Understanding Usability Issues in a Public Digital Library

Understanding Usability Issues in a Public Digital Library

Y. Theng (Nanyang Technological University, Singapore), A. Khoo (Singapore Polytechnic, Singapore) and M. Chan (National Library Board, Singapore)
Copyright: © 2007 |Pages: 5
DOI: 10.4018/978-1-59140-789-8.ch242
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Abstract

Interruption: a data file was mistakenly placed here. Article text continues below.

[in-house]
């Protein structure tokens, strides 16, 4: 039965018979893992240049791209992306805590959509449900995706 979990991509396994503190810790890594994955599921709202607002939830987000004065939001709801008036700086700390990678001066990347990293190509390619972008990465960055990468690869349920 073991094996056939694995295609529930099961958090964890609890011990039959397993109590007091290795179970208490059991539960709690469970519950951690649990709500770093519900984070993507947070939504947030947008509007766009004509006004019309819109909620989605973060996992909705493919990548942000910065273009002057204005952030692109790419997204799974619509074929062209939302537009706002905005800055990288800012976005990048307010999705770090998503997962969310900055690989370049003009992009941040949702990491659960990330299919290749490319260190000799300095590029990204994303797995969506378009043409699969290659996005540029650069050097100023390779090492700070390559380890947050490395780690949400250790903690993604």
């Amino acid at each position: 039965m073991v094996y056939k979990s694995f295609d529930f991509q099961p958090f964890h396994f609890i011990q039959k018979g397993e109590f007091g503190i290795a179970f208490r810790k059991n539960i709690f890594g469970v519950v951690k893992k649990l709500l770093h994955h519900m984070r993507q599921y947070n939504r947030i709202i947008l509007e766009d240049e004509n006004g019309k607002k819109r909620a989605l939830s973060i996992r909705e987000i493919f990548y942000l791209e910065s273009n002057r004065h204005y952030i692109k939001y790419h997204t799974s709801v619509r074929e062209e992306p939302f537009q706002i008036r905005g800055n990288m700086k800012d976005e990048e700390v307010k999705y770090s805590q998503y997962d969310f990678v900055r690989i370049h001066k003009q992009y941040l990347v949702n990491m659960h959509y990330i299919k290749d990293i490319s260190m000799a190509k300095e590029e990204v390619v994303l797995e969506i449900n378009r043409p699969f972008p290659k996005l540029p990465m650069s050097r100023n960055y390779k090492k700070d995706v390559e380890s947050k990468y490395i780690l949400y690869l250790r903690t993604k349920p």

Designers often design for themselves unless they are trained to realise that people are diverse, and that users are unlikely to be like them. The more errors that can be avoided “up front” by the right method, the less work both test-users and designers will have to put in to refine prototypes to improve their usability. Landauer (1995) points out that it is not good enough to design interactive systems without subjecting it to some form of evaluation, because it is impossible to design an optimal user interface in the first attempt. Dix Finlay, Abowd, and Beale (1998) argue that even if one has used the best methodology and model in the design of usable interactive systems, one still needs to assess the design and test the system to ensure that it behaves as expected and meets users’ requirements. Nielsen’s (1993) advice with respect to interface evaluation is that designers should simply conduct some form of testing. As digital libraries (DLs)—interactive systems with organised collections of information—become more complex, the number of facilities provided by them will increase and the difficulty of learning to use these facilities will also increase correspondingly. Like the Web, DLs also provide non-linear information spaces in which chunks of information are inter-connected via links. However, they are different in character from the Web in several important respects: a DL represents a collection for a specific purpose containing text-based and/or geospatial content and has search strategies that are clearly defined and more powerful. After a decade of DL research and development, DLs are moving from research to practice, from prototypes to operational systems (Borgman, 2002). In the digital world, real world cues such as face-to-face interactions with human librarians and thumbing through hardcopy books have been replaced by drop-down menus, search screens, and Web page browsing. In DLs, users must map their goals onto DLs’ capability without the assistance of a human librarian. As a result, wide acceptance of DLs will only be achieved if they are easy to learn and use relative to the perceived benefit (Borgman, 2000).

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